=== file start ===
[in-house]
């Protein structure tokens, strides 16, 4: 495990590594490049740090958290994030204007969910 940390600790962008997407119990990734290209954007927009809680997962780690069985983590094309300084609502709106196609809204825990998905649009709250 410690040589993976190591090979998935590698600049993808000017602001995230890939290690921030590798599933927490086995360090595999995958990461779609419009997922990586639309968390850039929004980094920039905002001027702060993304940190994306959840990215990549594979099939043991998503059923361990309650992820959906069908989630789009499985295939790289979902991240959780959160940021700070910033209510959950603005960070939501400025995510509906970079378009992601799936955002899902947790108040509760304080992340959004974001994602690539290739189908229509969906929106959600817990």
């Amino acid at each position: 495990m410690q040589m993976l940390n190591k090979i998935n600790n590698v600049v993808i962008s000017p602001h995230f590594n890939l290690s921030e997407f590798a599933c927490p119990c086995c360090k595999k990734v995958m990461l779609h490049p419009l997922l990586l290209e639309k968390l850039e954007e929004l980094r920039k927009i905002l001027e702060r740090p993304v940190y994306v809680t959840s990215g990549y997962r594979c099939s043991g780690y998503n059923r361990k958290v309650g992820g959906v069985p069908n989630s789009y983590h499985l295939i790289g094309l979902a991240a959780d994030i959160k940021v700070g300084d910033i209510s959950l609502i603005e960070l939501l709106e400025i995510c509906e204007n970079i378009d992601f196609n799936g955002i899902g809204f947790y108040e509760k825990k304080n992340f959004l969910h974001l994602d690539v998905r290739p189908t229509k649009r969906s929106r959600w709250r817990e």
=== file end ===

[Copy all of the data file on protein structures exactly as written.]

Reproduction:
[in-house]
């Protein structure tokens, strides 16, 4: 495990590594490049740090958290994030204007969910 940390600790962008997407119990990734290209954007927009809680997962780690069985983590094309300084609502709106196609809204825990998905649009709250 410690040589993976190591090979998935590698600049993808000017602001995230890939290690921030590798599933927490086995360090595999995958990461779609419009997922990586639309968390850039929004980094920039905002001027702060993304940190994306959840990215990549594979099939043991998503059923361990309650992820959906069908989630789009499985295939790289979902991240959780959160940021700070910033209510959950603005960070939501400025995510509906970079378009992601799936955002899902947790108040509760304080992340959004974001994602690539290739189908229509969906929106959600817990």
């Amino acid at each position: 495990m410690q040589m993976l940390n190591k090979i998935n600790n590698v600049v993808i962008s000017p602001h995230f590594n890939l290690s921030e997407f590798a599933c927490p119990c086995c360090k595999k990734v995958m990461l779609h490049p419009l997922l990586l290209e639309k968390l850039e954007e929004l980094r920039k927009i905002l001027e702060r740090p993304v940190y994306v809680t959840s990215g990549y997962r594979c099939s043991g780690y998503n059923r361990k958290v309650g992820g959906v069985p069908n989630s789009y983590h499985l295939i790289g094309l979902a991240a959780d994030i959160k940021v700070g300084d910033i209510s959950l609502i603005e960070l939501l709106e400025i995510c509906e204007n970079i378009d992601f196609n799936g955002i899902g809204f947790y108040e509760k825990k304080n992340f959004l969910h974001l994602d690539v998905r290739p189908t229509k649009r969906s929106r959600w709250r817990e």